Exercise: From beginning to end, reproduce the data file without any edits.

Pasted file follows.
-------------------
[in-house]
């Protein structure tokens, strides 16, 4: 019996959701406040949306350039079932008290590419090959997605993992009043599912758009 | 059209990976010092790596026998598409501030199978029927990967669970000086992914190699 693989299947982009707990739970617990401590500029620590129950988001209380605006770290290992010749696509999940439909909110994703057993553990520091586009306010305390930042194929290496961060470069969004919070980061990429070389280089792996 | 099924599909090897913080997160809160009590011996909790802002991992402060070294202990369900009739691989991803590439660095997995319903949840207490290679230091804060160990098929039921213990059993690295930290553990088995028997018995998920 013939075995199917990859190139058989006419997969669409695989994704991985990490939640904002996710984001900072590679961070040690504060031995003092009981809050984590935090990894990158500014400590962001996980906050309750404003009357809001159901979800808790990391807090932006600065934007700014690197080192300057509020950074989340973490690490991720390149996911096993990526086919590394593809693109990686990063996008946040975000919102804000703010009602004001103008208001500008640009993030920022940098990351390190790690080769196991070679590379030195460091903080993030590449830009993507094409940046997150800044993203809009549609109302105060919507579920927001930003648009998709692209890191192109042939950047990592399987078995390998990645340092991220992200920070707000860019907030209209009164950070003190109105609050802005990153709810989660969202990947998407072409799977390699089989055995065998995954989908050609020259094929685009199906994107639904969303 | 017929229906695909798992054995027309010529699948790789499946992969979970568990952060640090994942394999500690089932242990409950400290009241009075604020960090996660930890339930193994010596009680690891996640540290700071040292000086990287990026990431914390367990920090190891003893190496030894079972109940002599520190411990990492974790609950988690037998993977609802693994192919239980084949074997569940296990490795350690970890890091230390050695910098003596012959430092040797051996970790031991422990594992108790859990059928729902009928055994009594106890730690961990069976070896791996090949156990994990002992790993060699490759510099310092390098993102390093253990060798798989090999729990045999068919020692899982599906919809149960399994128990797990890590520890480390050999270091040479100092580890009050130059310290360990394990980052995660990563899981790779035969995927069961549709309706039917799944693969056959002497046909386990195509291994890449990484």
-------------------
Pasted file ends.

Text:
[in-house]
């Protein structure tokens, strides 16, 4: 019996959701406040949306350039079932008290590419090959997605993992009043599912758009 | 059209990976010092790596026998598409501030199978029927990967669970000086992914190699 693989299947982009707990739970617990401590500029620590129950988001209380605006770290290992010749696509999940439909909110994703057993553990520091586009306010305390930042194929290496961060470069969004919070980061990429070389280089792996 | 099924599909090897913080997160809160009590011996909790802002991992402060070294202990369900009739691989991803590439660095997995319903949840207490290679230091804060160990098929039921213990059993690295930290553990088995028997018995998920 013939075995199917990859190139058989006419997969669409695989994704991985990490939640904002996710984001900072590679961070040690504060031995003092009981809050984590935090990894990158500014400590962001996980906050309750404003009357809001159901979800808790990391807090932006600065934007700014690197080192300057509020950074989340973490690490991720390149996911096993990526086919590394593809693109990686990063996008946040975000919102804000703010009602004001103008208001500008640009993030920022940098990351390190790690080769196991070679590379030195460091903080993030590449830009993507094409940046997150800044993203809009549609109302105060919507579920927001930003648009998709692209890191192109042939950047990592399987078995390998990645340092991220992200920070707000860019907030209209009164950070003190109105609050802005990153709810989660969202990947998407072409799977390699089989055995065998995954989908050609020259094929685009199906994107639904969303 | 017929229906695909798992054995027309010529699948790789499946992969979970568990952060640090994942394999500690089932242990409950400290009241009075604020960090996660930890339930193994010596009680690891996640540290700071040292000086990287990026990431914390367990920090190891003893190496030894079972109940002599520190411990990492974790609950988690037998993977609802693994192919239980084949074997569940296990490795350690970890890091230390050695910098003596012959430092040797051996970790031991422990594992108790859990059928729902009928055994009594106890730690961990069976070896791996090949156990994990002992790993060699490759510099310092390098993102390093253990060798798989090999729990045999068919020692899982599906919809149960399994128990797990890590520890480390050999270091040479100092580890009050130059310290360990394990980052995660990563899981790779035969995927069961549709309706039917799944693969056959002497046909386990195509291994890449990484």